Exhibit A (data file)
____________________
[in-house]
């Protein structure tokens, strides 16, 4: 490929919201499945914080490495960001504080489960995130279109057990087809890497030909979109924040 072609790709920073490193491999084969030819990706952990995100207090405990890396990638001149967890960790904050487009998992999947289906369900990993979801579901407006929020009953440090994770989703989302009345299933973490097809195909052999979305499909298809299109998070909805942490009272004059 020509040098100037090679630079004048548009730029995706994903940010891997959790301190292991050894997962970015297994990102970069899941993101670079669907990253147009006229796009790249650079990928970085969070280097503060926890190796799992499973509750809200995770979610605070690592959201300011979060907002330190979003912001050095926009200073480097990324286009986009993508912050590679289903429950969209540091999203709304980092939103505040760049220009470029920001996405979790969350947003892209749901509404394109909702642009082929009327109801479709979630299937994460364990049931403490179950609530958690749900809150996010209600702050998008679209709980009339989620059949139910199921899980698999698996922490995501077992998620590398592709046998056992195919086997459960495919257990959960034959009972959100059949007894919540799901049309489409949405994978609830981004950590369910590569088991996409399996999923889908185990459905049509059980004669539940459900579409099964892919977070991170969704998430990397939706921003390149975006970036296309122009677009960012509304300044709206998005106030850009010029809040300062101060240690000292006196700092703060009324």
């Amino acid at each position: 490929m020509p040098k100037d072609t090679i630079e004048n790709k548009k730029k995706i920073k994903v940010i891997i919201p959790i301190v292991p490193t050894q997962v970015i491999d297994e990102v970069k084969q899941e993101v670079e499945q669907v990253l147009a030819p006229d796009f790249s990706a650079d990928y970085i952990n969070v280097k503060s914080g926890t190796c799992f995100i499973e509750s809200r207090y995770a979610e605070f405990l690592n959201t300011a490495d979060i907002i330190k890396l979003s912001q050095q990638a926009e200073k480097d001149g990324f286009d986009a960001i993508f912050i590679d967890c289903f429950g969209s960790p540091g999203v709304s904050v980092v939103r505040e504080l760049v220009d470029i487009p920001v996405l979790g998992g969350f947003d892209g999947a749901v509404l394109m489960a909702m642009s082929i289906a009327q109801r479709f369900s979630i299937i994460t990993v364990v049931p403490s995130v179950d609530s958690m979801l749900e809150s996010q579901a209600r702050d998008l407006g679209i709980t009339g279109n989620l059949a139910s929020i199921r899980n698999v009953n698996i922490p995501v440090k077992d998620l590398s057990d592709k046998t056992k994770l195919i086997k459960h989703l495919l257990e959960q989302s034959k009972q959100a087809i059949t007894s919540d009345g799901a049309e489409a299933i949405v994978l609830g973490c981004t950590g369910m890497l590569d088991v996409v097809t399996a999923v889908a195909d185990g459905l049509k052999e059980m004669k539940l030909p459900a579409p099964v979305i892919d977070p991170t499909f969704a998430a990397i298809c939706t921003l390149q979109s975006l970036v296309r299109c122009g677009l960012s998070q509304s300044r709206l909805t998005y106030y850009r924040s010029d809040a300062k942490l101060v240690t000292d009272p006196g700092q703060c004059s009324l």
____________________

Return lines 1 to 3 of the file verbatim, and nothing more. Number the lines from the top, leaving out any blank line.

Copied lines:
[in-house]
């Protein structure tokens, strides 16, 4: 490929919201499945914080490495960001504080489960995130279109057990087809890497030909979109924040 072609790709920073490193491999084969030819990706952990995100207090405990890396990638001149967890960790904050487009998992999947289906369900990993979801579901407006929020009953440090994770989703989302009345299933973490097809195909052999979305499909298809299109998070909805942490009272004059 020509040098100037090679630079004048548009730029995706994903940010891997959790301190292991050894997962970015297994990102970069899941993101670079669907990253147009006229796009790249650079990928970085969070280097503060926890190796799992499973509750809200995770979610605070690592959201300011979060907002330190979003912001050095926009200073480097990324286009986009993508912050590679289903429950969209540091999203709304980092939103505040760049220009470029920001996405979790969350947003892209749901509404394109909702642009082929009327109801479709979630299937994460364990049931403490179950609530958690749900809150996010209600702050998008679209709980009339989620059949139910199921899980698999698996922490995501077992998620590398592709046998056992195919086997459960495919257990959960034959009972959100059949007894919540799901049309489409949405994978609830981004950590369910590569088991996409399996999923889908185990459905049509059980004669539940459900579409099964892919977070991170969704998430990397939706921003390149975006970036296309122009677009960012509304300044709206998005106030850009010029809040300062101060240690000292006196700092703060009324």
């Amino acid at each position: 490929m020509p040098k100037d072609t090679i630079e004048n790709k548009k730029k995706i920073k994903v940010i891997i919201p959790i301190v292991p490193t050894q997962v970015i491999d297994e990102v970069k084969q899941e993101v670079e499945q669907v990253l147009a030819p006229d796009f790249s990706a650079d990928y970085i952990n969070v280097k503060s914080g926890t190796c799992f995100i499973e509750s809200r207090y995770a979610e605070f405990l690592n959201t300011a490495d979060i907002i330190k890396l979003s912001q050095q990638a926009e200073k480097d001149g990324f286009d986009a960001i993508f912050i590679d967890c289903f429950g969209s960790p540091g999203v709304s904050v980092v939103r505040e504080l760049v220009d470029i487009p920001v996405l979790g998992g969350f947003d892209g999947a749901v509404l394109m489960a909702m642009s082929i289906a009327q109801r479709f369900s979630i299937i994460t990993v364990v049931p403490s995130v179950d609530s958690m979801l749900e809150s996010q579901a209600r702050d998008l407006g679209i709980t009339g279109n989620l059949a139910s929020i199921r899980n698999v009953n698996i922490p995501v440090k077992d998620l590398s057990d592709k046998t056992k994770l195919i086997k459960h989703l495919l257990e959960q989302s034959k009972q959100a087809i059949t007894s919540d009345g799901a049309e489409a299933i949405v994978l609830g973490c981004t950590g369910m890497l590569d088991v996409v097809t399996a999923v889908a195909d185990g459905l049509k052999e059980m004669k539940l030909p459900a579409p099964v979305i892919d977070p991170t499909f969704a998430a990397i298809c939706t921003l390149q979109s975006l970036v296309r299109c122009g677009l960012s998070q509304s300044r709206l909805t998005y106030y850009r924040s010029d809040a300062k942490l101060v240690t000292d009272p006196g700092q703060c004059s009324l």